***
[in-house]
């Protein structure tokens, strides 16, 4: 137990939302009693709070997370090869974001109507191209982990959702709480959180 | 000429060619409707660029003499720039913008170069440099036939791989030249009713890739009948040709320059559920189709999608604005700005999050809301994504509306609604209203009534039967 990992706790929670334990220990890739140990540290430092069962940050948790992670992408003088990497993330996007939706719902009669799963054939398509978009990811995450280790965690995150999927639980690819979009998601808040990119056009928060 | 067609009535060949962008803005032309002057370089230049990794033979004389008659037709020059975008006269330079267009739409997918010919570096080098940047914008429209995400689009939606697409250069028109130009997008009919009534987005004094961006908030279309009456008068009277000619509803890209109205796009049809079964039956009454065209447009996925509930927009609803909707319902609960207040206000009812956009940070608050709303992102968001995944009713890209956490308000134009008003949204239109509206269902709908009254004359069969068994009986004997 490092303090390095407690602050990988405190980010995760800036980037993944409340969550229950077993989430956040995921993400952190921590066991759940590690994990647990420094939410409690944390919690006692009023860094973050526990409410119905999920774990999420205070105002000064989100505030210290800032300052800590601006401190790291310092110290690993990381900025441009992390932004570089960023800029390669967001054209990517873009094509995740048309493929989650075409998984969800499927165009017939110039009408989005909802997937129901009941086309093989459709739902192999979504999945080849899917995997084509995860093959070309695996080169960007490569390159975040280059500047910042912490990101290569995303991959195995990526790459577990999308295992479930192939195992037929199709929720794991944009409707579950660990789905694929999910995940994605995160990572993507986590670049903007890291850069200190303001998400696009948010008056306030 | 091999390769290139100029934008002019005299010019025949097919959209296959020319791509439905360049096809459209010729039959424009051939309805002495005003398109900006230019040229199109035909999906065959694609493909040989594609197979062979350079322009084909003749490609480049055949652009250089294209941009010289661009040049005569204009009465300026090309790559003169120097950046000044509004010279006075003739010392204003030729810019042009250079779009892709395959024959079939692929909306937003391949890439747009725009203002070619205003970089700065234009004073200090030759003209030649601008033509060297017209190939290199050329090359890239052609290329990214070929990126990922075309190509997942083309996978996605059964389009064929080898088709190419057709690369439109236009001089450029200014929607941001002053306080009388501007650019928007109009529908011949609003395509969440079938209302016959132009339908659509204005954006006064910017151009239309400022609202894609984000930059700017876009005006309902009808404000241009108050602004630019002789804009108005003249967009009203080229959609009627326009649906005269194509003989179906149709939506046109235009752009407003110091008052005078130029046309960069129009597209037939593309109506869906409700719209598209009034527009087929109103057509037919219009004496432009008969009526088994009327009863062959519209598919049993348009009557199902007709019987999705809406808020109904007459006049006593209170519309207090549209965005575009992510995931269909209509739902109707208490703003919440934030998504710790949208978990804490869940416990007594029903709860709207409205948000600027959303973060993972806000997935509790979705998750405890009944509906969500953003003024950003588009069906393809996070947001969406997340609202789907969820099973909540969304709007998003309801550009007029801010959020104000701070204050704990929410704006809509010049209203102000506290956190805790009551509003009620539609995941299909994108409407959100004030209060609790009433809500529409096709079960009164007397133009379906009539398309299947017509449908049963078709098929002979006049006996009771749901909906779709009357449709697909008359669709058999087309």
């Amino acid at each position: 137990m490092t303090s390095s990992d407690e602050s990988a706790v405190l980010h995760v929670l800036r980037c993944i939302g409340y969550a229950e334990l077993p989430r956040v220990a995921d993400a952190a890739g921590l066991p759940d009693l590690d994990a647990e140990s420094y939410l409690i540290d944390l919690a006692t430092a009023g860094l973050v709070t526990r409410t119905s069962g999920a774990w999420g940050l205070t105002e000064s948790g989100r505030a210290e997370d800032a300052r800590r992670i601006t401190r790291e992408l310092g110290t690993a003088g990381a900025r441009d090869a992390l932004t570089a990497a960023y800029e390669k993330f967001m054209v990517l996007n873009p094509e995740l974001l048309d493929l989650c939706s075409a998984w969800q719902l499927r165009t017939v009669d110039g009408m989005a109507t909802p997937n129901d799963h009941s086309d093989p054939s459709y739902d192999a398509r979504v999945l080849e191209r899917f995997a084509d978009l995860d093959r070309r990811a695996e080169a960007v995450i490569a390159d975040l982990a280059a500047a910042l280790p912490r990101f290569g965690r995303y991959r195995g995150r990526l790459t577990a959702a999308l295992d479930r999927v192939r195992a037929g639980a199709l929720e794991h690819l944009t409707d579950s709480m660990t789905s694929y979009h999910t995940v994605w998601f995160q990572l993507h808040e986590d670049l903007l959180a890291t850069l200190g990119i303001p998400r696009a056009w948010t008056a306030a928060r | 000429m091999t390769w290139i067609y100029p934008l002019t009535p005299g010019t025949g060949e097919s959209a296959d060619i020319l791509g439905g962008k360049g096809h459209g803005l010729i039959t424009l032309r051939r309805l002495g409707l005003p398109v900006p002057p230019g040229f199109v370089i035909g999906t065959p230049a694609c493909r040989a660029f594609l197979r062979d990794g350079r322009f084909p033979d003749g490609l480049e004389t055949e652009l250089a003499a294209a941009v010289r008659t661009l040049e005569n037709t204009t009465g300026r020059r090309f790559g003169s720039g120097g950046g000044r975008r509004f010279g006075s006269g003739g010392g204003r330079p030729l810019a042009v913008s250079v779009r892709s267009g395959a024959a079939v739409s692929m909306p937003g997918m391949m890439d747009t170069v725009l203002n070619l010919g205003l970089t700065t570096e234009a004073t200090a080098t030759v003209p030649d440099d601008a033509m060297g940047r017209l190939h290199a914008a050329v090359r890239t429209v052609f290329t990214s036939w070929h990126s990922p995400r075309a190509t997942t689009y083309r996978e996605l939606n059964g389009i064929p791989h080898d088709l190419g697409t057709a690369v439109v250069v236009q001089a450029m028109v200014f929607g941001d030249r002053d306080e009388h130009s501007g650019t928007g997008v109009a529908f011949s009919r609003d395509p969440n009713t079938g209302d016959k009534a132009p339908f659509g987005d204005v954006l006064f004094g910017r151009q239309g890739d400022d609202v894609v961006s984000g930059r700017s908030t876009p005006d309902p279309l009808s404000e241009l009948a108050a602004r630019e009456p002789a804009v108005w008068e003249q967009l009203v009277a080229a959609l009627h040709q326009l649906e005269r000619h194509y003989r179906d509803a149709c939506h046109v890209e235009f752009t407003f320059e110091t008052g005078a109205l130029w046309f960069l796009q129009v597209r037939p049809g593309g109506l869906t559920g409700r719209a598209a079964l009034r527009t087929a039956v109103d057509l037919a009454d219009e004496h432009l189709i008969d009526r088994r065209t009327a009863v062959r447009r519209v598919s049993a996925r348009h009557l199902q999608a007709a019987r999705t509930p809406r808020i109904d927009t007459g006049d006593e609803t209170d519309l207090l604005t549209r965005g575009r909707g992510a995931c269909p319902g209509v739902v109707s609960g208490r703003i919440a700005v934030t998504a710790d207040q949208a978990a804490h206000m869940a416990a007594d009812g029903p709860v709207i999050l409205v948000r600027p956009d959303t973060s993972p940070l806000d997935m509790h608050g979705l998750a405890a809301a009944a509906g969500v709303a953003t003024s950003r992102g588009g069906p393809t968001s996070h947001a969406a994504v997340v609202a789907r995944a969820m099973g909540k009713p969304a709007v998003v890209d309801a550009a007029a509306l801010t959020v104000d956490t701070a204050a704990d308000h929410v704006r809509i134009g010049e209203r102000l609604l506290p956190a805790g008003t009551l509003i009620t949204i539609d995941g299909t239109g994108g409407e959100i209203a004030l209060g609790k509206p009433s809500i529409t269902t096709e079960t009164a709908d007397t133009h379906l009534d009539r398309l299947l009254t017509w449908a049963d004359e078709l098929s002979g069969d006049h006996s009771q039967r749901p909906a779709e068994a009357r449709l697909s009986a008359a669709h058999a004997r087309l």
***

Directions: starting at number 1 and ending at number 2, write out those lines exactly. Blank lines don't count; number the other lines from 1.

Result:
[in-house]
């Protein structure tokens, strides 16, 4: 137990939302009693709070997370090869974001109507191209982990959702709480959180 | 000429060619409707660029003499720039913008170069440099036939791989030249009713890739009948040709320059559920189709999608604005700005999050809301994504509306609604209203009534039967 990992706790929670334990220990890739140990540290430092069962940050948790992670992408003088990497993330996007939706719902009669799963054939398509978009990811995450280790965690995150999927639980690819979009998601808040990119056009928060 | 067609009535060949962008803005032309002057370089230049990794033979004389008659037709020059975008006269330079267009739409997918010919570096080098940047914008429209995400689009939606697409250069028109130009997008009919009534987005004094961006908030279309009456008068009277000619509803890209109205796009049809079964039956009454065209447009996925509930927009609803909707319902609960207040206000009812956009940070608050709303992102968001995944009713890209956490308000134009008003949204239109509206269902709908009254004359069969068994009986004997 490092303090390095407690602050990988405190980010995760800036980037993944409340969550229950077993989430956040995921993400952190921590066991759940590690994990647990420094939410409690944390919690006692009023860094973050526990409410119905999920774990999420205070105002000064989100505030210290800032300052800590601006401190790291310092110290690993990381900025441009992390932004570089960023800029390669967001054209990517873009094509995740048309493929989650075409998984969800499927165009017939110039009408989005909802997937129901009941086309093989459709739902192999979504999945080849899917995997084509995860093959070309695996080169960007490569390159975040280059500047910042912490990101290569995303991959195995990526790459577990999308295992479930192939195992037929199709929720794991944009409707579950660990789905694929999910995940994605995160990572993507986590670049903007890291850069200190303001998400696009948010008056306030 | 091999390769290139100029934008002019005299010019025949097919959209296959020319791509439905360049096809459209010729039959424009051939309805002495005003398109900006230019040229199109035909999906065959694609493909040989594609197979062979350079322009084909003749490609480049055949652009250089294209941009010289661009040049005569204009009465300026090309790559003169120097950046000044509004010279006075003739010392204003030729810019042009250079779009892709395959024959079939692929909306937003391949890439747009725009203002070619205003970089700065234009004073200090030759003209030649601008033509060297017209190939290199050329090359890239052609290329990214070929990126990922075309190509997942083309996978996605059964389009064929080898088709190419057709690369439109236009001089450029200014929607941001002053306080009388501007650019928007109009529908011949609003395509969440079938209302016959132009339908659509204005954006006064910017151009239309400022609202894609984000930059700017876009005006309902009808404000241009108050602004630019002789804009108005003249967009009203080229959609009627326009649906005269194509003989179906149709939506046109235009752009407003110091008052005078130029046309960069129009597209037939593309109506869906409700719209598209009034527009087929109103057509037919219009004496432009008969009526088994009327009863062959519209598919049993348009009557199902007709019987999705809406808020109904007459006049006593209170519309207090549209965005575009992510995931269909209509739902109707208490703003919440934030998504710790949208978990804490869940416990007594029903709860709207409205948000600027959303973060993972806000997935509790979705998750405890009944509906969500953003003024950003588009069906393809996070947001969406997340609202789907969820099973909540969304709007998003309801550009007029801010959020104000701070204050704990929410704006809509010049209203102000506290956190805790009551509003009620539609995941299909994108409407959100004030209060609790009433809500529409096709079960009164007397133009379906009539398309299947017509449908049963078709098929002979006049006996009771749901909906779709009357449709697909008359669709058999087309």